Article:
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CHAMPIONS LEAGUE

UPDATE: What Liverpool fans coming to Paris for the Champions League final need to know

Paris will stage the final of the Uefa Champions League on Saturday May 28th. For any fans coming to the city there are a few things you should know including about travel, planned strikes and the fanzone.

UPDATE: What Liverpool fans coming to Paris for the Champions League final need to know
An aerial picture taken aboard an helicopter on July 20, 2010 shows a view of the Stade de France in Saint-Denis, outside Paris. AFP PHOTO BORIS HORVAT (Photo by BORIS HORVAT / AFP)

Where is the Stade de France?

The Stade de France is in the northern Paris suburbs, just a few Metro or train stops from the northern edge of Paris. Strictly speaking and as the locals in Saint-Denis will tell you, the national stadium is not actually not located in Paris.

It’s in the town of Saint-Denis, that forms part of the petite couronne – the ring of inner suburbs that surround the French capital.

READ ALSO: Everything you need to know about Saint-Denis

Anyone arriving into Paris down the A1 motorway or indeed by Eurostar or the RER B rail connection from the airport will see the stadium on their approach to the city.

Getting to central Paris from the airport

Those fans arriving by plane will likely fly into Charles de Gaulle airport to the north of Paris. The best way into town is with the RER B overland train that passes through Gare du Nord and the central of the city. Follow signs for “Paris by Train / RER B” to the platforms and ticket area. It could be a fair walk depending on which terminal you arrive at.

It also serves Orly airport so anyone arriving into Paris’ other airport can also get the RER into town via the Orlyval shuttle train.

If you are taking a taxi from Charles de Gaulle airport into town make sure it’s an official one which are subject to flat rates. Follow the signs for the official taxi ranks and avoid drivers offering taxis to in other parts of the airport. 

The fixed rates are either €53 or 58 depending on which part of central Paris you are going to as the map from Parisaeroport.fr shows.

UPDATE: There are planned works on the RER B line on Thursday May 26th and Sunday May 29th which means there will be no trains running between Gare du Nord and the airport. A bus replacement service will be set up. CLICK HERE for more details.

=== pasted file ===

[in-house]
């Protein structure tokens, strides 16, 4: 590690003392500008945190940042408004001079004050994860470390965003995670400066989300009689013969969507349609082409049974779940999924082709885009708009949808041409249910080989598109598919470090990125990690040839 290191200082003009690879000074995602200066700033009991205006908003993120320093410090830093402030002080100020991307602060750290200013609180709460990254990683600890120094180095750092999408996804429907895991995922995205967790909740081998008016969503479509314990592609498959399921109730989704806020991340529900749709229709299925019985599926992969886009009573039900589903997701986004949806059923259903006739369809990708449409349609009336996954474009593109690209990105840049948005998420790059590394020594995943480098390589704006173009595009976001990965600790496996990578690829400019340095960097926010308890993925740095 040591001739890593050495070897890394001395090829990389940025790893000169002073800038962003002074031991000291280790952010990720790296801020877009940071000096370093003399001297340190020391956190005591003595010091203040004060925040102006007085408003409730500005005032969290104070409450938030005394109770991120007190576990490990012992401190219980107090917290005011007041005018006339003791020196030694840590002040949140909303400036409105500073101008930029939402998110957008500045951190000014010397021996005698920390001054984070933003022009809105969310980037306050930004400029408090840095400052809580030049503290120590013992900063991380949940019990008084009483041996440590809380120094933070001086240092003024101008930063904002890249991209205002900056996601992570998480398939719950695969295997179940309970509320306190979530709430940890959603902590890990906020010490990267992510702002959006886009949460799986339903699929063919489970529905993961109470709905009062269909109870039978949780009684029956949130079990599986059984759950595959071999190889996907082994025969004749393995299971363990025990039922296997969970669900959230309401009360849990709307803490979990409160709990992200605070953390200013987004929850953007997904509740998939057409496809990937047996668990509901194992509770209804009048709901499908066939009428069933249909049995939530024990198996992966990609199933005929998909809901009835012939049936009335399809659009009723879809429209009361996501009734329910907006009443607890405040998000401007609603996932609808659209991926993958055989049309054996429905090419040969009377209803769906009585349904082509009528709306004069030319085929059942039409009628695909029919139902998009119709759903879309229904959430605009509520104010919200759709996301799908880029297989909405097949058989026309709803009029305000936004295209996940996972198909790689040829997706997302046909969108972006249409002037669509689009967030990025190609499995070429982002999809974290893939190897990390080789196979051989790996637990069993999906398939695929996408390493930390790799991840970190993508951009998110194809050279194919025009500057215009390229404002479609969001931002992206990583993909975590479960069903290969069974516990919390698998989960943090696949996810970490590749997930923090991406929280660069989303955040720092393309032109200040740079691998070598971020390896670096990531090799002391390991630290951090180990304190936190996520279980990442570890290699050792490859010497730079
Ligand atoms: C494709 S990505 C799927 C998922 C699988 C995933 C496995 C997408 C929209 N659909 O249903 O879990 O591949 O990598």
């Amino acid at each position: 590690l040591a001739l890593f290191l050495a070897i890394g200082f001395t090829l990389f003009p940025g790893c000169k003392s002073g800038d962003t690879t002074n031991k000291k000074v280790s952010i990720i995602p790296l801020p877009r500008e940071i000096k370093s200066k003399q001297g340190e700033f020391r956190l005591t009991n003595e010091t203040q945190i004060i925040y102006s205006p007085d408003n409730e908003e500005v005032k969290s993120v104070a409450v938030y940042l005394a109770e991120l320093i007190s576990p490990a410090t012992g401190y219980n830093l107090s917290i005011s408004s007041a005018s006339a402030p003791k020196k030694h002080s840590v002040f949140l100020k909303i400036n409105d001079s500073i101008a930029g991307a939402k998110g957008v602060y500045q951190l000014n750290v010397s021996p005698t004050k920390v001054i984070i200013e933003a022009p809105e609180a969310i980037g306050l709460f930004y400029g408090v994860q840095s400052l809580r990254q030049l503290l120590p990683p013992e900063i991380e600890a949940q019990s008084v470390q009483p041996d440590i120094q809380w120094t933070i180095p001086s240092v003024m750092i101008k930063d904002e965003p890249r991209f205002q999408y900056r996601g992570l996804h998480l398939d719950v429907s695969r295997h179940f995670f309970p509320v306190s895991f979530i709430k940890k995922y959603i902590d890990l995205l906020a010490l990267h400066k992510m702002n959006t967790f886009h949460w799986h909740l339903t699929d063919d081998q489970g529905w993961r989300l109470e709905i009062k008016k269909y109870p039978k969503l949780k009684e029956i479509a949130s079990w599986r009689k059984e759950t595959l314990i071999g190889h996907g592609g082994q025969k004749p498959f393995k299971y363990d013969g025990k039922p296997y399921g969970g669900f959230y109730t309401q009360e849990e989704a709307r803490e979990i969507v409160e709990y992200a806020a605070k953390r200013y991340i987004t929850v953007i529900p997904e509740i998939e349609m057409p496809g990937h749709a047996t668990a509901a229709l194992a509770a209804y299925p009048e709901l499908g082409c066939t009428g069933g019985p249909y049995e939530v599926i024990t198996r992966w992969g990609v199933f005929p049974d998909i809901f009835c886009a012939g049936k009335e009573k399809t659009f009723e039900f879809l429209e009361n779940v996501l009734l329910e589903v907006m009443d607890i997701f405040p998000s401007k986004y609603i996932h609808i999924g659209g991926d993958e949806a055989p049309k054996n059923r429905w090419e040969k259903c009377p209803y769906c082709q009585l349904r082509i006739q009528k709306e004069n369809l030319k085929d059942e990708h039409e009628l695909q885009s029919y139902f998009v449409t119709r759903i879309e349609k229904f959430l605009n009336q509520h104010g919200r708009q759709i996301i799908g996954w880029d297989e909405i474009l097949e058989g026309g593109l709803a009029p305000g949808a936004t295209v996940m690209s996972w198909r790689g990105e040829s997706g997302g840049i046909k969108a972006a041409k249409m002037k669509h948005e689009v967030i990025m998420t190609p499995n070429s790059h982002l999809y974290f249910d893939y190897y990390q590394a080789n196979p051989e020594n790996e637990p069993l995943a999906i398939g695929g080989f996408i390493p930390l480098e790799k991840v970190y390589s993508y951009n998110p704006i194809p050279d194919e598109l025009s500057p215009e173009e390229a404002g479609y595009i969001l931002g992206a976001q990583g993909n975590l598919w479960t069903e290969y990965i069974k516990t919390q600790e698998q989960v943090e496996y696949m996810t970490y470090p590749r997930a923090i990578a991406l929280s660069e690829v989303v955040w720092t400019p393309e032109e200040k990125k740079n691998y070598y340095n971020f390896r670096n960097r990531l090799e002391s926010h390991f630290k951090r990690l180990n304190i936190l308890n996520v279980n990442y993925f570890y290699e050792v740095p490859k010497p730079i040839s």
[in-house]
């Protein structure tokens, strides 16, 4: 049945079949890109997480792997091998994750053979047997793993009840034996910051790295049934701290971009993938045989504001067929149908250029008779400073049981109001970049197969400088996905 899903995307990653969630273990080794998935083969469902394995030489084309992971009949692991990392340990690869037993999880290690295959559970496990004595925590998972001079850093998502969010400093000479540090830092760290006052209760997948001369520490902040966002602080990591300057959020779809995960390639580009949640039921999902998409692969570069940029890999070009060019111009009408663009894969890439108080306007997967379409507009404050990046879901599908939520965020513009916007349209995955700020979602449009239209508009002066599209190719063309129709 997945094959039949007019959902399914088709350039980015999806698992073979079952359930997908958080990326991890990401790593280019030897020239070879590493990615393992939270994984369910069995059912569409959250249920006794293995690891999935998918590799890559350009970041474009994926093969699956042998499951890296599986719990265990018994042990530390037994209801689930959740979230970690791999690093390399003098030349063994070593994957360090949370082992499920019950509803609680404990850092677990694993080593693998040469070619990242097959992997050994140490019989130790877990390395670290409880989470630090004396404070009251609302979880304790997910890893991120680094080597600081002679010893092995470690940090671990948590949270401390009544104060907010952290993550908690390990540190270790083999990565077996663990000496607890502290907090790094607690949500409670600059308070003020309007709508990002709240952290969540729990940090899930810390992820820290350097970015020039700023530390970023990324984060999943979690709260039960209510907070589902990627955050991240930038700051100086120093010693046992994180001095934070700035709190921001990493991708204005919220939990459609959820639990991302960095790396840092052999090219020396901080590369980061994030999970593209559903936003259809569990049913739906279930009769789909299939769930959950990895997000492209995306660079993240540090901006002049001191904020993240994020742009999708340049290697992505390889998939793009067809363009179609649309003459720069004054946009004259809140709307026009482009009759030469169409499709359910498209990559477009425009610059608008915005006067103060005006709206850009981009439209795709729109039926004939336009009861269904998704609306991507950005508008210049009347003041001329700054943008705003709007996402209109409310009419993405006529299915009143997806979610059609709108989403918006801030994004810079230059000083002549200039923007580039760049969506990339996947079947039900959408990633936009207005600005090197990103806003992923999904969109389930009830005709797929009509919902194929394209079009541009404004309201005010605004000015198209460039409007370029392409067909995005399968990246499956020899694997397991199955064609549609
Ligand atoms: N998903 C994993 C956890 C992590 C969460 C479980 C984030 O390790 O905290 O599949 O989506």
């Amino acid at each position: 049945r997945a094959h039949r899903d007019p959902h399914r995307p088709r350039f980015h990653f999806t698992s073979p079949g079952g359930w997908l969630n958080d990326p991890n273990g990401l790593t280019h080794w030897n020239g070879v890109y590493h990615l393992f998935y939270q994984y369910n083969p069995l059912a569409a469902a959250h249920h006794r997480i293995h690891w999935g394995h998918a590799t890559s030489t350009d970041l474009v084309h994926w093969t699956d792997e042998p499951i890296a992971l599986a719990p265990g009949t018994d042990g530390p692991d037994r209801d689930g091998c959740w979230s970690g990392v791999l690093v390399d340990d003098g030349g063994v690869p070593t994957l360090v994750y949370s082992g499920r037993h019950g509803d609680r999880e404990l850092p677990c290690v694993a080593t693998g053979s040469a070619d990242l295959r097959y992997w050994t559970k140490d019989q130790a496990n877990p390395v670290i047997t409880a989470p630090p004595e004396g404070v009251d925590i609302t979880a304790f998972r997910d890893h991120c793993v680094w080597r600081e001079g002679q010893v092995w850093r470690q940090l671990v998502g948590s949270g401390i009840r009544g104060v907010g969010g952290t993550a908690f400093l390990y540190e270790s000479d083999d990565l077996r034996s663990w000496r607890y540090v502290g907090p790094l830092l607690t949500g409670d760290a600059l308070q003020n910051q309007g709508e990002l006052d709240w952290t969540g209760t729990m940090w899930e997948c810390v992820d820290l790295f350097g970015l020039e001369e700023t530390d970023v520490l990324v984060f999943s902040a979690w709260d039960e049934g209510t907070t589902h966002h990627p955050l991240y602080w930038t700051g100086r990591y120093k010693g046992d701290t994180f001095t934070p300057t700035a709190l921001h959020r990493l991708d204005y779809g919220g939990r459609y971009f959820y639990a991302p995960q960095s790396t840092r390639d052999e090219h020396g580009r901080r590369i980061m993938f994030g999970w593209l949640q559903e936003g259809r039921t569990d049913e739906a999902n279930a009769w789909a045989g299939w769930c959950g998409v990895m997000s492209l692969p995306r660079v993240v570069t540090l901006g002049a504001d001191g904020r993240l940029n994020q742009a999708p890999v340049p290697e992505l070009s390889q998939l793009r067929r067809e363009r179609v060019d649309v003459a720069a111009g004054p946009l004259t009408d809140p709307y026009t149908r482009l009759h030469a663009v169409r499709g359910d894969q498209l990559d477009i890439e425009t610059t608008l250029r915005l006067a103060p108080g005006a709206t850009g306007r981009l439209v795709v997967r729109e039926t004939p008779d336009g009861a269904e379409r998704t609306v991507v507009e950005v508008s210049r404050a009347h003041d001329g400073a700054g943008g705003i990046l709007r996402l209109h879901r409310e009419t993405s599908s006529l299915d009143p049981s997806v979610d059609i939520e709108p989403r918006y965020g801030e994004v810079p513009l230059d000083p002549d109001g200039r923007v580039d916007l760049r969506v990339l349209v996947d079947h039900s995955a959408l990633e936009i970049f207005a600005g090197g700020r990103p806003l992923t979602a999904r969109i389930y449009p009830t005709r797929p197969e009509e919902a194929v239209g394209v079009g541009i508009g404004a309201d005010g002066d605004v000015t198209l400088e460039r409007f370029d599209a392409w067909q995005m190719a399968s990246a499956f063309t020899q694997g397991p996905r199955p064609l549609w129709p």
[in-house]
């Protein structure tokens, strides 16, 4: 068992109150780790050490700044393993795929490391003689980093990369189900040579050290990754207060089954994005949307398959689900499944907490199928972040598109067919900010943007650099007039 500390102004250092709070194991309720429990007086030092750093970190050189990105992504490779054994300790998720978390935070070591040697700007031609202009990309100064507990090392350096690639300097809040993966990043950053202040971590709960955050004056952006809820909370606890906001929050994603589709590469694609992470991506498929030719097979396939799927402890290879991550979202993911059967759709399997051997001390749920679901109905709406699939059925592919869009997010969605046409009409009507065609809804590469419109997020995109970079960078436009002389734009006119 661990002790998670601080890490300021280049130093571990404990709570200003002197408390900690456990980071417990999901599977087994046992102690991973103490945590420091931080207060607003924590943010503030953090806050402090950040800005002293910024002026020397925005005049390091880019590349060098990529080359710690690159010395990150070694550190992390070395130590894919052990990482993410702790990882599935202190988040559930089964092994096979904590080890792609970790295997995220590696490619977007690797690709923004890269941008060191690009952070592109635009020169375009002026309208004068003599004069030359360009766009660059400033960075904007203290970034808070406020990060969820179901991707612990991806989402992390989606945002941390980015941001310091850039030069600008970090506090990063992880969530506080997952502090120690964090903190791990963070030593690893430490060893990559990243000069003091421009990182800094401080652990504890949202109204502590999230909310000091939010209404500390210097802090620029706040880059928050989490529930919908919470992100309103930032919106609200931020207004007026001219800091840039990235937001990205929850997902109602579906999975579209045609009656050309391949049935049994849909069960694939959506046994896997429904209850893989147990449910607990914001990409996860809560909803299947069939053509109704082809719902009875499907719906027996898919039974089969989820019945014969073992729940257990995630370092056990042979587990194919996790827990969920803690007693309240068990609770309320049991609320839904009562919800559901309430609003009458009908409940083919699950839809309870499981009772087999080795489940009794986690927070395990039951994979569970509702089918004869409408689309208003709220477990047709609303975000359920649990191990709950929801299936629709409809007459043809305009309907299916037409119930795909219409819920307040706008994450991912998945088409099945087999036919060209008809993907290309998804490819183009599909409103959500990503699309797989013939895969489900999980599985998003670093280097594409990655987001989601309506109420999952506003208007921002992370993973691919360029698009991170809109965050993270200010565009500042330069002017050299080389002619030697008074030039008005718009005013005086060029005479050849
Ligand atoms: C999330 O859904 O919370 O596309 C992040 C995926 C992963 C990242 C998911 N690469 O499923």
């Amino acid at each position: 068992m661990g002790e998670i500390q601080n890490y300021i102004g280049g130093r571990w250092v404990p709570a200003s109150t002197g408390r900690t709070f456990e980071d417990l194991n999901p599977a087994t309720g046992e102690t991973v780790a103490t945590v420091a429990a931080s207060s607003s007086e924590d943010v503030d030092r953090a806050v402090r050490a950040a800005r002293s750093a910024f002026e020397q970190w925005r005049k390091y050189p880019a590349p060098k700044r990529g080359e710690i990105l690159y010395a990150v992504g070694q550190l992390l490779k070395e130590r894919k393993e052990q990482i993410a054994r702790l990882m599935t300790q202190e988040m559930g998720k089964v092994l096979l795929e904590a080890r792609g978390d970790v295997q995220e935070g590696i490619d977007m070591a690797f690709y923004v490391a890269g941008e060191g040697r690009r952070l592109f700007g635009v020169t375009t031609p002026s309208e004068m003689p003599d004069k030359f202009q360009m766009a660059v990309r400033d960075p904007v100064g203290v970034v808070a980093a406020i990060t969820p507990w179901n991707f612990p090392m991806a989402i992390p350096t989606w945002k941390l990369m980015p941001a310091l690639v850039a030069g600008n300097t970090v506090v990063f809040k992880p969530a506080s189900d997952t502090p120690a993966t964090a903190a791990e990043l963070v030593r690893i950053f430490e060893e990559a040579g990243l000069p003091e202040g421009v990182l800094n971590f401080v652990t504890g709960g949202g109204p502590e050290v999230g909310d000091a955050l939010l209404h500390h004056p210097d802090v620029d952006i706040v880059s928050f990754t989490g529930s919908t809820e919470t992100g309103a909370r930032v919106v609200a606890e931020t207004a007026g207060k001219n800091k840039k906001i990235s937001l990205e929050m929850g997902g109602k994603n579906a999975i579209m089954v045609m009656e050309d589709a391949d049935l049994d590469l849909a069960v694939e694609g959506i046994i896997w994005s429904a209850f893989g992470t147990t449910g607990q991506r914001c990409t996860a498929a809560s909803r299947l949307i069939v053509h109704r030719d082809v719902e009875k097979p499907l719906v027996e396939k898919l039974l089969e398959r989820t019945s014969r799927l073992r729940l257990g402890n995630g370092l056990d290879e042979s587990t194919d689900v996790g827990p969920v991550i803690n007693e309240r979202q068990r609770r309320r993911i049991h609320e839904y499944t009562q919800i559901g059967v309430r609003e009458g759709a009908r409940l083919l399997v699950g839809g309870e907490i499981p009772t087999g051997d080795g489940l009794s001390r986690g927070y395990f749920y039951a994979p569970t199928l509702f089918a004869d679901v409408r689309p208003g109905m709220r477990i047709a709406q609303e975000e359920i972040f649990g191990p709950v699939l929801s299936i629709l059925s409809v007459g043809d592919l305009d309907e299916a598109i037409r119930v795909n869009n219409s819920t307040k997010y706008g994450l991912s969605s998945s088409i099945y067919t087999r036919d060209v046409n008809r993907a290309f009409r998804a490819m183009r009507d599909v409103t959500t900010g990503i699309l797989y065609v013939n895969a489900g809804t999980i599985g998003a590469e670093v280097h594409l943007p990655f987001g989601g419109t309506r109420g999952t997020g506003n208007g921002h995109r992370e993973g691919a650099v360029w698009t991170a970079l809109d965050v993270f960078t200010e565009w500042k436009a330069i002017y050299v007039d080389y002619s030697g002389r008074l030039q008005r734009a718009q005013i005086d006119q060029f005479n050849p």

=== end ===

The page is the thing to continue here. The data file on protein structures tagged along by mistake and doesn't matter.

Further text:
There is more info on taxis here.

What’s the best way of getting to the Stade de France from the city centre?

Probably the easiest way to get to the ground is by taking an RER train or by Metro.

For the RER, which is basically a suburban rail service that extends to the outer suburbs of Paris, you can take either RER B or RER D from level 3 in Gare du Nord – where the airport train and Eurostar trains arrive – (With RER B its Direction Mitry-Claye or Aeroport Charles de Gaulle, and with RER D it’s Direction Creil)

RER B and D also head to the stadium from from Châtelet les Halles – a big transport hub in the city centre, not far from Notre Dame Cathedral and the River Seine.

UPDATE: Paris transport unions have called a strike on Saturday May 28th which could impact the RER B. Click here for more information.

On RER B you need to get off at La Plaine Stade de France and on RER D the stop is Stade de France St-Denis.

You can also get to the stadium by taking Line 13 of the Metro, which passes through Saint Lazare station and Place de Clichy (where a lot of fans will no doubt congregate around. the many pubs in the area – for more on where to get a pint, see below).

If you’re on line 13 the stop is Saint-Denis Porte de Paris.

Will I be able to get a beer inside the Stade de France?

Yes, the stadium gates will open at 6pm as will the bars inside the stadium. However outside the stadium drinking and buying alcohol will only be allowed up until 6pm. Paris police are encouraging those with tickets to get into the ground in good time.